As of late last week, no major media outlets or state polling outfits were planning to conduct an exit poll because of the quirkiness of an August primary turnout.  Polling places close at 8:00 pm ET.  A spokesperson for the Secretary of State tells First Read that they hope to have an outcome shortly before midnight.  More below on how the vote count is expected to go.

Lieberman is, in fact, just one of three incumbent members of Congress who could fail to win renomination today.  The odds of any incumbent losing this way aren't as rare as being struck by lightning, but they're close.  In 1998, just one member lost a primary; in 2000, three did; in 2002 (after redistricting), the number jumped to nine; and in 2004, it was two.  In today's contests in Connecticut, Georgia, and Michigan, it's possible that as many as three -- Lieberman (D), Rep. Cynthia McKinney (D), and Rep. Joe Schwarz (R) -- could lose, becoming the first member(s) to be defeated this cycle.  Amy Walter of the nonpartisan Cook Political Report tells First Read that incumbents usually lose their primaries because they're involved in a scandal, commit some gaffe, or are "clueless" about their political weakness.  "They rarely lose because of an ideological difference."

McKinney, one of nine incumbents who lost a primary in 2002 but who won back her suburban Atlanta-based House seat two years later, finds herself facing possible defeat again in a runoff against former county commissioner Hank Johnson.  One reason why: her striking of a Capitol Hill police officer after he stopped her at a security checkpoint because he didn't recognize her.  A new poll shows Johnson leading McKinney, 53%-40%.  "It wouldn't surprise me if she wins," Walter says.  "It wouldn't surprise me if she loses, either."  McKinney won her July 18 primary with 47%, less than the majority required to avoid a runoff.  Polls in Georgia open at 7:00 am ET and close at 7:00 pm ET.

While Walter says that incumbents rarely lose primaries for ideological reasons, she notes that Schwarz of Michigan might be an exception.  The moderate Republican is being challenged by a more conservative state legislator.  As Walter recently wrote, Schwarz's support of embryonic stem cell research and abortion rights, and his opposition to a ban on gay marriage, have "earned him the ire of state and national conservative groups."  Polls open at 8:00 am ET and close at 9:00 pm ET.  Other contests of note today include the GOP Senate primary in Michigan between sheriff Mike Bouchard and minister Keith Butler for the right to face Sen. Debbie Stabenow (D).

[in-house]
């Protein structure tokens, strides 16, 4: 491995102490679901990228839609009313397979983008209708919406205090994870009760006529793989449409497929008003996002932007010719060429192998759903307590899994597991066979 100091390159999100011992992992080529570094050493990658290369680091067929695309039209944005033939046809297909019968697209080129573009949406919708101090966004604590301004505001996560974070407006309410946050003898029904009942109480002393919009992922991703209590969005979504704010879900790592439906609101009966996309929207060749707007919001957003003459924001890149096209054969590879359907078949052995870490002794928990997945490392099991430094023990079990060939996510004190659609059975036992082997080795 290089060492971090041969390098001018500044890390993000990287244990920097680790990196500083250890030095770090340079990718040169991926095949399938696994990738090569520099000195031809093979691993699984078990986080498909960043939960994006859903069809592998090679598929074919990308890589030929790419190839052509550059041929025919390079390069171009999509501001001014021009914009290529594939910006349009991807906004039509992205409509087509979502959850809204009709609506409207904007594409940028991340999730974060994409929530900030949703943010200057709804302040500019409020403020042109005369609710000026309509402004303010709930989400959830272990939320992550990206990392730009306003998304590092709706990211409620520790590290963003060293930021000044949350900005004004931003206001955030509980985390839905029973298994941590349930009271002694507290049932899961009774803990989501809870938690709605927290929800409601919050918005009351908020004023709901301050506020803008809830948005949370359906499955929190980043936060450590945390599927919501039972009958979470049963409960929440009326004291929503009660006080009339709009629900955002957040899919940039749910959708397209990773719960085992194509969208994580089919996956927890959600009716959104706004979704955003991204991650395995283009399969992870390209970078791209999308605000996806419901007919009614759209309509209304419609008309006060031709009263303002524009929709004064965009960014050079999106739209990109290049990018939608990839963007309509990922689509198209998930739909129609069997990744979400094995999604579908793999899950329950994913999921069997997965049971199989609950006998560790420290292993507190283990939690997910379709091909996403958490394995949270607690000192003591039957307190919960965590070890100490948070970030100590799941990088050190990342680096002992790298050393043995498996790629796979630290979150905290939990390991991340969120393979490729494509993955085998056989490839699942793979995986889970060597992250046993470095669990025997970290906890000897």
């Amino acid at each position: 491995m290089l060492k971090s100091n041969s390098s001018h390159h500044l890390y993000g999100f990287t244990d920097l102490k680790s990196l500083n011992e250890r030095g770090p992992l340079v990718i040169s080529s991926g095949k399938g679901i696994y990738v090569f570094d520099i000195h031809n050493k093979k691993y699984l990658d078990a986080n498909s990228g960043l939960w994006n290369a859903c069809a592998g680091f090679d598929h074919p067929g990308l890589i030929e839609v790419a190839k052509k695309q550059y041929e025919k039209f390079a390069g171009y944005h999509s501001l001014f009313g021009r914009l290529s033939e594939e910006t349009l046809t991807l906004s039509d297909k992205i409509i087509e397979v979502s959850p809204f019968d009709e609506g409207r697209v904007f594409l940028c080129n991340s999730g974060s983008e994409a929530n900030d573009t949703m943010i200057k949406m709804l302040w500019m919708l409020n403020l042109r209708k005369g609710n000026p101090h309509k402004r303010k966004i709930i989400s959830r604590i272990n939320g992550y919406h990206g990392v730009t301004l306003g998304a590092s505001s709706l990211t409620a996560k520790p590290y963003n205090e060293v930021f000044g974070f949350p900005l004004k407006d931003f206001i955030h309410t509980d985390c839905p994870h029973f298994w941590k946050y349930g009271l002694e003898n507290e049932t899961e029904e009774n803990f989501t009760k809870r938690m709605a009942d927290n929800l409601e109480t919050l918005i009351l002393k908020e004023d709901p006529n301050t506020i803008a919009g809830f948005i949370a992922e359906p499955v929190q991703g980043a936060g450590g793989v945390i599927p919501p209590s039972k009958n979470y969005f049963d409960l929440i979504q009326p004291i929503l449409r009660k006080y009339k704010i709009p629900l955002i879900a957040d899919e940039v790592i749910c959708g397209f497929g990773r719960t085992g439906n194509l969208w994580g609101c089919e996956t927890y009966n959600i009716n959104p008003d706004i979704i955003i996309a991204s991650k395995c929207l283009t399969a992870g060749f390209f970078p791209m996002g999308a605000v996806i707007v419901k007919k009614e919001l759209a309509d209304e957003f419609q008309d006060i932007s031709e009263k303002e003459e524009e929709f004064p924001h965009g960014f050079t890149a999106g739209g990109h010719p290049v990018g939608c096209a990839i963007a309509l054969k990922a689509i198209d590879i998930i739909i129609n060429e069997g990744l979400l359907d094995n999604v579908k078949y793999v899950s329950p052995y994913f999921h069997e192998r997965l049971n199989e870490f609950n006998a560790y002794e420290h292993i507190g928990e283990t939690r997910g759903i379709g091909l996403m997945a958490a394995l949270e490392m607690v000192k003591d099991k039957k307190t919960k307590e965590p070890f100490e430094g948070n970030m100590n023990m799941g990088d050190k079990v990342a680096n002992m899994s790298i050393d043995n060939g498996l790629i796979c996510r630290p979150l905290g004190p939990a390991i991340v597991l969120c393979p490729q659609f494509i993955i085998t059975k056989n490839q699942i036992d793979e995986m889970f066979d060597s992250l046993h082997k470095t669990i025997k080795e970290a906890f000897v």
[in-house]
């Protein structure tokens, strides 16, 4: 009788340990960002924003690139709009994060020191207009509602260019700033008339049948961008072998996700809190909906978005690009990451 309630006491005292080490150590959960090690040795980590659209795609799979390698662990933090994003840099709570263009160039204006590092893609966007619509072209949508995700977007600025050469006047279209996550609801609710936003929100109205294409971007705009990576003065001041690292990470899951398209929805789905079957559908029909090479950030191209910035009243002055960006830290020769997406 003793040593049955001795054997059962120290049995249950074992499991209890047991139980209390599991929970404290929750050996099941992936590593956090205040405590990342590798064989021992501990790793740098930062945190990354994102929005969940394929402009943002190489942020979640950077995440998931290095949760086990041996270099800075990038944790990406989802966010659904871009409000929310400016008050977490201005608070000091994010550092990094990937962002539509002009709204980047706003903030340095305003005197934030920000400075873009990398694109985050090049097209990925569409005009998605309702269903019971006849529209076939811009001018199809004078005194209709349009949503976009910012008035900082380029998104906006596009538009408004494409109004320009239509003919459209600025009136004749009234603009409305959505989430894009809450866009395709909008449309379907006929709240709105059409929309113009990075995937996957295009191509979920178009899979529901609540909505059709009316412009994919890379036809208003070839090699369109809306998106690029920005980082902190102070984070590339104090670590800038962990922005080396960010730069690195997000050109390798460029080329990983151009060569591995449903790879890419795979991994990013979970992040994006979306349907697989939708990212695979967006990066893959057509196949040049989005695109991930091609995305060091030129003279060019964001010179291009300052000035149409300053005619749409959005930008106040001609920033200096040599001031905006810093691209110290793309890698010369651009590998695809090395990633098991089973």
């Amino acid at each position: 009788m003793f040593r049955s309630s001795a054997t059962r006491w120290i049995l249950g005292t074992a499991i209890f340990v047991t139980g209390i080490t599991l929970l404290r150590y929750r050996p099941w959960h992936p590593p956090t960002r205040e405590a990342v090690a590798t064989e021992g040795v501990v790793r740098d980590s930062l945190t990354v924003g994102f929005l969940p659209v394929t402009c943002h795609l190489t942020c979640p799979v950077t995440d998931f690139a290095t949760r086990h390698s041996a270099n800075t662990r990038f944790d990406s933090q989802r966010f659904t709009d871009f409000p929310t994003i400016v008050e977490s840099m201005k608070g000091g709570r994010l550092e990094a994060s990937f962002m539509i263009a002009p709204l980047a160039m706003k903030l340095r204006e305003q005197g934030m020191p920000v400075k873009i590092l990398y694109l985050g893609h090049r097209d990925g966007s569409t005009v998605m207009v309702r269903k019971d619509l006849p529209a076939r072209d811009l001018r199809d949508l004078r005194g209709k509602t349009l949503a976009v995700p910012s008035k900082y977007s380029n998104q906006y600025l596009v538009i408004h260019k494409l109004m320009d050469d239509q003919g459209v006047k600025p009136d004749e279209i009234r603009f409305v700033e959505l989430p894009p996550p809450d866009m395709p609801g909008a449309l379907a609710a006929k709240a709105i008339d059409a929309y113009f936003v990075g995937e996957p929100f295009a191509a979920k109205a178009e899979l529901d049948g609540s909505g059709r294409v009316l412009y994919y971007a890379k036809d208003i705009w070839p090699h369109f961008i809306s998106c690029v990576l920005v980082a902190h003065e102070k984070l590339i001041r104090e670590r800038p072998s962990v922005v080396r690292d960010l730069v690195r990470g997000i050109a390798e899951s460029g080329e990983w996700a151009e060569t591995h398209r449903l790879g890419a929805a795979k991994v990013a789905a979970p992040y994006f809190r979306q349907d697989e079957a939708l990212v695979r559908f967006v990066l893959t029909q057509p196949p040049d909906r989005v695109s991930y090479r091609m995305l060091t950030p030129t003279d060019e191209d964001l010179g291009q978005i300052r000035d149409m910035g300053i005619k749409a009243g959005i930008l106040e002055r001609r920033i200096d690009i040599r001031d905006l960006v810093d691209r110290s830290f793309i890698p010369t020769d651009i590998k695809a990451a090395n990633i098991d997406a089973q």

Have you checked out's political calendar lately?

Lieberman vs. Lamont
MSNBC's Chris Matthews will anchor the network's coverage of this primary all day, as well as live broadcasts of Hardball at 5:00 pm and 7:00 pm ET.  He'll be joined by MSNBC political analyst Mike Barnicle.  They'll also announce and analyze the results in a special netcast, and's Tom Curry will blog from the state throughout the day.

Election officials in Connecticut can begin tallying precinct results from around the state as soon as polls close at 8:00 pm.  According to a Dan Tapper, spokesperson for Secretary of State Susan Bysiewicz, the first cities to submit their results tend to be smaller towns such as Litchfield and Somers, which Bush won in 2004, and Kent, which supported Kerry.  Toward the end of the night, a little after 10:00 pm, Tapper says, results from the state's largest cities like Bridgeport, Hartford, New Haven, Waterbury and Stamford should begin to trickle in -- all towns that overwhelmingly voted for Kerry in 2004.  While it's hard to predict what time they'll have the official results, Tapper says he hopes to have an answer just before midnight.  Until then, they'll be updating results on their website.

Of the 2-plus million voters in Connecticut, just under 697,000 are registered Democrats who are eligible to vote today.  While Lamont had a comfortable yet shrinking lead over Lieberman in yesterday's Quinnipiac poll, the state is ready in case a recount is required.  In order to trigger one, the state says the margin separating the two candidates must be "less than one-half of one percent of the total number of votes cast," but "not more than 1,000 votes" or within 20 votes.  If it's a close contest, Bysiewicz has until Thursday to determine if a recount is needed.  If so, the state would have until next Tuesday to complete the recount.

Rev. Al Sharpton will host his radio show from Hartford today from 1:00 pm-4:00 pm, per his office, and Lamont and Rev. Jesse Jackson are expected to call in.

The Hartford Courant: "Lamont made two campaign stops before breakfast, including an appeal to a traditional Lieberman constituency: submarine workers at Electric Boat in Groton.  Then he withdrew for a day of media interviews...  Only Lieberman... has a full day of campaigning scheduled today."

"Lamont said the intense media scrutiny that he has attracted recently had become 'just a little distracting,' so he limited his schedule to private events and one-on-one media interviews after a pair of early-morning appearances." – Boston Globe

Per the AP, "14,506 unaffiliated voters have changed their registration to Democrat and... 14,380 new voters have registered as Democrats since May 1...  There is a total of 696,823 registered Connecticut Democrats who can vote on Tuesday.  However, only about 25% typically turn out for Connecticut primaries, but that figure is expected to be higher given the attention paid to the Senate race."